Firstly, the cartridge must be terminated with a resistance some 500 to 1000 times greater than the termination of the moving coil type or the high frequency response is unacceptably attenuated. As frequency increases, the increasing reactance of the cartridge fails to damp the electronic noise due to these high termination resistances, and this sets a lower bound on the noise performance of the moving magnet cartridge to a level where the electrical noise is not so far below that of the analogue medium that it may be said to be insignificant.
Secondly, the capacitance of the connecting cables interacts with the cartridge to produce a resonant network with a frequency response peak in the audio-band where the impedance of the pickup inductance and cable capacitance are equal and opposite.
Thirdly, the higher impedances of the moving magnet pickup circuit compromise stereo performance due to crosstalk between the right and left signals in the unscreened wires of the cartridge and tonearm.
All the disadvantages of the moving magnet pickup may be eliminated by means of a lightweight, electronic amplifier close to, or inside the pickup; power to which is provided via the signal wires. This amplifier:
In fact, it is possible to secure an electrical performance from the moving magnet type pickup which approaches or surpasses the moving coil type and combine these virtues with the lower cost, better tracking of the moving magnet pickup.
The wideband, RMS noise-voltage, measured with an AC voltmeter post-RIAA equalisation with the active circuit is 8dB below the noise of the standard moving-magnet arrangement. The figures below illustrate the spectrum of the noise post RIAA equalisation. Listening tests confirm that, once the tonearm is removed from the record there is no perceptible noise from the loudspeakers; just as with a moving coil cartridge.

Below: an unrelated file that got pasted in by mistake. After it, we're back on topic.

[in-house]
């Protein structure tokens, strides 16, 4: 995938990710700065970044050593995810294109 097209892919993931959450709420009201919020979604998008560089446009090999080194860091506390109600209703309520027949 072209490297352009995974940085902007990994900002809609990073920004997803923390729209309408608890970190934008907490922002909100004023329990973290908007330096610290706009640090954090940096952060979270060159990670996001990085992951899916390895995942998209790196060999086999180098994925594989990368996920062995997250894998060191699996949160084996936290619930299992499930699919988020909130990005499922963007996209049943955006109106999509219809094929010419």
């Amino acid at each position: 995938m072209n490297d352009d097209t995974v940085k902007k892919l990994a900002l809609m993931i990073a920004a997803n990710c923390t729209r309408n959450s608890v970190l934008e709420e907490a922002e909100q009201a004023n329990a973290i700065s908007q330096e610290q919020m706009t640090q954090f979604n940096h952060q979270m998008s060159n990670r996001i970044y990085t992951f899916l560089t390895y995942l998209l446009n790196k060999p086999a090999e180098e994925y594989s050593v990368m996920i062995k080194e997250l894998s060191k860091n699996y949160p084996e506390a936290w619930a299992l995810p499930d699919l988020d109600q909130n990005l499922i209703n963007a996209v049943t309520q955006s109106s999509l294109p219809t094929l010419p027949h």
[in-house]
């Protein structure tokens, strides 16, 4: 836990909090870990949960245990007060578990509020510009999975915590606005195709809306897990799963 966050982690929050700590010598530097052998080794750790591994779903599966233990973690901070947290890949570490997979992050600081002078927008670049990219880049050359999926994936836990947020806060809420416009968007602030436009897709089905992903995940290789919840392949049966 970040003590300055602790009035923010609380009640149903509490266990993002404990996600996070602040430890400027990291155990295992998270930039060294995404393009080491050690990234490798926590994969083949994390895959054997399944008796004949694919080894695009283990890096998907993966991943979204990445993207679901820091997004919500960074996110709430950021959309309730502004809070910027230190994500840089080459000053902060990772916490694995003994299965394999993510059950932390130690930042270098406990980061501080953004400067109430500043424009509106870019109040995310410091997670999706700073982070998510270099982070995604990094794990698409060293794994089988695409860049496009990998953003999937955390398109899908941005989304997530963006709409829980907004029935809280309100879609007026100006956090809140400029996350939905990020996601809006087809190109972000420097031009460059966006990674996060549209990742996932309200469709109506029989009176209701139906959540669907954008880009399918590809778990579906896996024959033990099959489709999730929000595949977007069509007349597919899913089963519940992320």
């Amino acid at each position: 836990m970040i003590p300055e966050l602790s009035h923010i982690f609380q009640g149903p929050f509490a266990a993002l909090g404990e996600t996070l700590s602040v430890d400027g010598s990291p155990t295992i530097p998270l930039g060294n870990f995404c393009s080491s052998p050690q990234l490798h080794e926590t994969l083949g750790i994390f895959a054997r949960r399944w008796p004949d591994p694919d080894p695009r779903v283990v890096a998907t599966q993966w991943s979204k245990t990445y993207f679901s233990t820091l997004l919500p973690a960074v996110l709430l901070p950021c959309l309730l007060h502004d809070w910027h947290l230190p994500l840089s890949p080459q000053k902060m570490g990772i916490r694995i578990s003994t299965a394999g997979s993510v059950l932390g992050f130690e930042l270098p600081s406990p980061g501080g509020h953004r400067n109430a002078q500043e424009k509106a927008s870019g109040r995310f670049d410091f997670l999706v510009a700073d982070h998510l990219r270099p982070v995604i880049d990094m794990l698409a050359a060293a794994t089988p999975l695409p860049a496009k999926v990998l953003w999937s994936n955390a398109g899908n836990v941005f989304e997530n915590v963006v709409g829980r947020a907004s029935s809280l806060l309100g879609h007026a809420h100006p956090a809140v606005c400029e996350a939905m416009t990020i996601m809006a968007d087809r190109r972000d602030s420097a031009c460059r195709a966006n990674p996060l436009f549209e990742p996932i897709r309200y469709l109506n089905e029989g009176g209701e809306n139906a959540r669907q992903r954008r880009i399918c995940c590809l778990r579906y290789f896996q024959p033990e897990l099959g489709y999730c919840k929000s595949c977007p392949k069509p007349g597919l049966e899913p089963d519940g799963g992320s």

Residual noise (tonearm parked) standard moving magnet cartridge: 24 bit recording. With 0dBFS calibrated to 50cm/s, the 16 bit noise floor is indicated. This analysis is post RIAA equalisation.
Residual noise (tonearm parked) moving magnet cartridge with lightweight amplifier in circuit: 24 bit recording. With 0dBFS calibrated to 50cm/s, the 16 bit noise floor is indicated. This analysis is post RIAA equalisation.
Listening tests also reveal that gone too is any hint of the "splashy" top-end often associated with the moving magnet cartridge. Measurements confirm the frequency response dependence on capacitive loading is entirely eliminated when the lightweight amplifier is fitted. The familiar "hump" in the frequency response of a moving magnet cartridge is removed. Predictions from the SPICE model in the first figure below are confirmed by the measurements illustrated below that.
Theoretical prediction of response modification due to "activation" of the MM cartridge
Measured response modification (red traces - standard arrangement: black traces - with lightweight amplifier fitted)
And, because there is no LC "filter circuit" to degrade high-frequency group-delay, the result is transient handling which compares with a moving coil type.
Phase response of standard and active MM compared